I always find articles with these titles somewhat bemusing. What? You don’t actually know whether you want or need a new phone? Granted, most of us do not need a new phone, we just want a new one. Fair enough, go buy it. Your money, spend it how you like. By all means read about features, improvements, options (now iPhone 5s or iPhone 5c) and the like, though I do not believe the decision should really be that hard.

For me, I am currently in a contract, though my wife will soon be out of hers (both iPhone 4s models currently). Occasionally we swap phones depending on who might want or perhaps be better suited to a newer model. This time? We are not really sure as yet – did someone not just say the decision shouldn’t be that hard? Correct, and it’s not, however until our preferred carrier releases their plans/pricing, we will reserve our decision.

My Considerations

iPhone 5c
Firstly, the iPhone 5c is not for me for two reasons. Though it is no doubt a great phone, having a coloured phone is not my preference. Secondly, the fact that I do not like the additional thickness of a case on my phone, precludes the option to change this by covering the colour with a case. Though in saying this, there is an option for white.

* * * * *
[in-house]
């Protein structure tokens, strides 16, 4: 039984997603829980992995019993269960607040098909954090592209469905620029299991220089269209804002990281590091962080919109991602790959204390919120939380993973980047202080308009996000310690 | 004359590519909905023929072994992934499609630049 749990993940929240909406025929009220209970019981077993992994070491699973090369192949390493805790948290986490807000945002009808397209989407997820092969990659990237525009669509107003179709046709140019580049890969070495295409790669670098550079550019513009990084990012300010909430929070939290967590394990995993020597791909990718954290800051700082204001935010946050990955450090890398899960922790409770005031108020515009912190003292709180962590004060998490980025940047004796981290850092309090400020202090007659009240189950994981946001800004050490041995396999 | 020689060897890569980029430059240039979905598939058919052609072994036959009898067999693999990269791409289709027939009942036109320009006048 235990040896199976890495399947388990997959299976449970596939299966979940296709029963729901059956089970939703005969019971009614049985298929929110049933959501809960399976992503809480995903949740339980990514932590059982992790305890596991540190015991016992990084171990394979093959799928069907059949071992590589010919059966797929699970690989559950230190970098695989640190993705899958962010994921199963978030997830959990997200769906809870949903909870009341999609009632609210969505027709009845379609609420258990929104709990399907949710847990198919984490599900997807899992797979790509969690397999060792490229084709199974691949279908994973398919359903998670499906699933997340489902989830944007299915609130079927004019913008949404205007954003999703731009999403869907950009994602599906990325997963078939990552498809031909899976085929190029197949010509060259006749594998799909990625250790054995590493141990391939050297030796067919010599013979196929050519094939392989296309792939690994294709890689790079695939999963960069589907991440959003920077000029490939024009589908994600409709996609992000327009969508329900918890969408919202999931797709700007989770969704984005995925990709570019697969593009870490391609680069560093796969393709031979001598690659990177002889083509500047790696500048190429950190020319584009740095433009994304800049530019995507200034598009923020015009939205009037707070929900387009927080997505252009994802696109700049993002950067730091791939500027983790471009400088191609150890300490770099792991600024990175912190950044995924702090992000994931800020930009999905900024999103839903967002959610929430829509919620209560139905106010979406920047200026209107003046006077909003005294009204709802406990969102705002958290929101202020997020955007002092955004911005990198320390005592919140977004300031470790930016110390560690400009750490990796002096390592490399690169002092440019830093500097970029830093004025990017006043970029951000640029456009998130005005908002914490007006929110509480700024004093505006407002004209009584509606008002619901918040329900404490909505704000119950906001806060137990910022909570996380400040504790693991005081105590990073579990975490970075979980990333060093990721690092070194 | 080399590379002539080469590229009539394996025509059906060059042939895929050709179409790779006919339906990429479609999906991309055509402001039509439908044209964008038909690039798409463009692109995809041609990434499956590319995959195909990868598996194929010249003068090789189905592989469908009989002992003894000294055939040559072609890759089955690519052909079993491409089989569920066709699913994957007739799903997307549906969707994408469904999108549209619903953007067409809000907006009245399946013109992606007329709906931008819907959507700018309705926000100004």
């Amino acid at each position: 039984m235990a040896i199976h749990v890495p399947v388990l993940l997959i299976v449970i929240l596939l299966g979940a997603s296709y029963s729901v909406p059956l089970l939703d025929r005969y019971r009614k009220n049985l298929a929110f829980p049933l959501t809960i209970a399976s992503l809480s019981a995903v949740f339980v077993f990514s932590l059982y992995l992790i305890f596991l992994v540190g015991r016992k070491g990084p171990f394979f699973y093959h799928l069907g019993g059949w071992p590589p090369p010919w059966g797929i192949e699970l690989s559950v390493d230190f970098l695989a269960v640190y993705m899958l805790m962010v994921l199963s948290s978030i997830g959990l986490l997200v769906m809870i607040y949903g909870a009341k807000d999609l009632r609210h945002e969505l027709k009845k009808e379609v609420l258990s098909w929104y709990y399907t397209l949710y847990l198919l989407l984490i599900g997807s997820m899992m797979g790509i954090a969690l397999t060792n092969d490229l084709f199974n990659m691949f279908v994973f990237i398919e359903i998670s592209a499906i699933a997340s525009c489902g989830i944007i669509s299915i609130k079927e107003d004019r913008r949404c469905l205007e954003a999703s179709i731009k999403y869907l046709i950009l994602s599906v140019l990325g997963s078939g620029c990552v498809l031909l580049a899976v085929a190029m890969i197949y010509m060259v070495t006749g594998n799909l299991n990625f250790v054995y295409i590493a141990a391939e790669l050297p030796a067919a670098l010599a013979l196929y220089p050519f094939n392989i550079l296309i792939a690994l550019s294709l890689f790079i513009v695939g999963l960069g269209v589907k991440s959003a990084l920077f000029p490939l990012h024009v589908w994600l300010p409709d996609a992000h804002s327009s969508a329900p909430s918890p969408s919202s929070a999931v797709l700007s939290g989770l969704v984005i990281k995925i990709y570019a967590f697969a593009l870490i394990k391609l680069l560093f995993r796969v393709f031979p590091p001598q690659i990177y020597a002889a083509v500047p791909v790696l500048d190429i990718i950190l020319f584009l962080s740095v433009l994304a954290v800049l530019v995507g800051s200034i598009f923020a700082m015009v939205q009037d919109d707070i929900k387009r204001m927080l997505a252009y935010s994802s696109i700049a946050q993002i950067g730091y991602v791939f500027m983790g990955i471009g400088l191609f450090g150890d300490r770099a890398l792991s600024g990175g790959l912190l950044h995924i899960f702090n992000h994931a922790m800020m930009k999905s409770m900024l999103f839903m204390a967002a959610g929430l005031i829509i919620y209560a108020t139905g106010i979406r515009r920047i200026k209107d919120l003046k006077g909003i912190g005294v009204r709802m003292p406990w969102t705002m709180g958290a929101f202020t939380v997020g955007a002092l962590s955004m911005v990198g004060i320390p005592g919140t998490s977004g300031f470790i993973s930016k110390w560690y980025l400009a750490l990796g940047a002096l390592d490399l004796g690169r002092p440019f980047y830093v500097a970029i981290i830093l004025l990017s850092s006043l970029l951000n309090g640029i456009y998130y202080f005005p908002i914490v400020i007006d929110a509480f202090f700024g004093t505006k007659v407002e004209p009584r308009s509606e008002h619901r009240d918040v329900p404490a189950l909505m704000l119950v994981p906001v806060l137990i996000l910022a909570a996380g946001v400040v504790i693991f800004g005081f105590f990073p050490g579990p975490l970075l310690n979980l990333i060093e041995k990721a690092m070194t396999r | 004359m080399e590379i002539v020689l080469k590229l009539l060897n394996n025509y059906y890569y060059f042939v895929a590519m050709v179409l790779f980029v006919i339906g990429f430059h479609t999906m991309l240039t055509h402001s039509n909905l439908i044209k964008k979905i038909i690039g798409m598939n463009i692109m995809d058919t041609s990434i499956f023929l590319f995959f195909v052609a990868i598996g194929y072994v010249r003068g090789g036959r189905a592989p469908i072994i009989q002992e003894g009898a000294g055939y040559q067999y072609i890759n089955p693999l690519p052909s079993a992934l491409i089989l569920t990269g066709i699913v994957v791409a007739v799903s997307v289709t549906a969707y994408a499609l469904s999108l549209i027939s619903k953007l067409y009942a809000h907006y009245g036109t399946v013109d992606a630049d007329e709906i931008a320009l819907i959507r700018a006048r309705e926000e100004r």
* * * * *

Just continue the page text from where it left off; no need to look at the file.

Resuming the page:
There we go, 50% of the new product range ruled out. One key point here is that Apple have made it quite clear they will not compete on price. The iPhone 5c is basically a colourful iPhone 5, and unsurprisingly will essentially retail at similar prices, particularly on a 2 year contract. The idea here is simple – this is Apple, we make quality products that are worth paying a little more for. Some thoughts on this philosophy and the experience of owning such a product can be found in an excellent article by Ben Thompson on his blog stratechery.